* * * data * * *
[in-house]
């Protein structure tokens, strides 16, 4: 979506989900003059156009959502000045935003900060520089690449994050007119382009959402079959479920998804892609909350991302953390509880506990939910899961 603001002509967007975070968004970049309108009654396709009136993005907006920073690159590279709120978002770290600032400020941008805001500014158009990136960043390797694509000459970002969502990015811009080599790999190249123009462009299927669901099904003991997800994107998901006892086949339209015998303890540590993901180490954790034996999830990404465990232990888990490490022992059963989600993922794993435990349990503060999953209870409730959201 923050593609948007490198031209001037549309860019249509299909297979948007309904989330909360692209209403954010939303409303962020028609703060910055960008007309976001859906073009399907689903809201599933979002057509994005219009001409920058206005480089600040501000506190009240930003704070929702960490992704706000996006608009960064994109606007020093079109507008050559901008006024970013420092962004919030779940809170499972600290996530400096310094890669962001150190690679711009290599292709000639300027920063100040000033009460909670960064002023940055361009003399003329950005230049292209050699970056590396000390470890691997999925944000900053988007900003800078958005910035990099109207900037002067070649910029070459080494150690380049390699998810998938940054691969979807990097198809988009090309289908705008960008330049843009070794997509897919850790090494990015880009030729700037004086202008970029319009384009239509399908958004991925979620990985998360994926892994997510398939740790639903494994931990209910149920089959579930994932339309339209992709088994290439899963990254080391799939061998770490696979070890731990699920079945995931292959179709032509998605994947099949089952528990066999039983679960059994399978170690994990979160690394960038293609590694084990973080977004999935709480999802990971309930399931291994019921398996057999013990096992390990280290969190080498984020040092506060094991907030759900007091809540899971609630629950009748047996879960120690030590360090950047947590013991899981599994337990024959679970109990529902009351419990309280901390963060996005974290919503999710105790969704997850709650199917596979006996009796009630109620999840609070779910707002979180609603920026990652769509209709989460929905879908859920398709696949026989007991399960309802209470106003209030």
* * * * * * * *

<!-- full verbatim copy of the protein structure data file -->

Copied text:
[in-house]
């Protein structure tokens, strides 16, 4: 979506989900003059156009959502000045935003900060520089690449994050007119382009959402079959479920998804892609909350991302953390509880506990939910899961 603001002509967007975070968004970049309108009654396709009136993005907006920073690159590279709120978002770290600032400020941008805001500014158009990136960043390797694509000459970002969502990015811009080599790999190249123009462009299927669901099904003991997800994107998901006892086949339209015998303890540590993901180490954790034996999830990404465990232990888990490490022992059963989600993922794993435990349990503060999953209870409730959201 923050593609948007490198031209001037549309860019249509299909297979948007309904989330909360692209209403954010939303409303962020028609703060910055960008007309976001859906073009399907689903809201599933979002057509994005219009001409920058206005480089600040501000506190009240930003704070929702960490992704706000996006608009960064994109606007020093079109507008050559901008006024970013420092962004919030779940809170499972600290996530400096310094890669962001150190690679711009290599292709000639300027920063100040000033009460909670960064002023940055361009003399003329950005230049292209050699970056590396000390470890691997999925944000900053988007900003800078958005910035990099109207900037002067070649910029070459080494150690380049390699998810998938940054691969979807990097198809988009090309289908705008960008330049843009070794997509897919850790090494990015880009030729700037004086202008970029319009384009239509399908958004991925979620990985998360994926892994997510398939740790639903494994931990209910149920089959579930994932339309339209992709088994290439899963990254080391799939061998770490696979070890731990699920079945995931292959179709032509998605994947099949089952528990066999039983679960059994399978170690994990979160690394960038293609590694084990973080977004999935709480999802990971309930399931291994019921398996057999013990096992390990280290969190080498984020040092506060094991907030759900007091809540899971609630629950009748047996879960120690030590360090950047947590013991899981599994337990024959679970109990529902009351419990309280901390963060996005974290919503999710105790969704997850709650199917596979006996009796009630109620999840609070779910707002979180609603920026990652769509209709989460929905879908859920398709696949026989007991399960309802209470106003209030």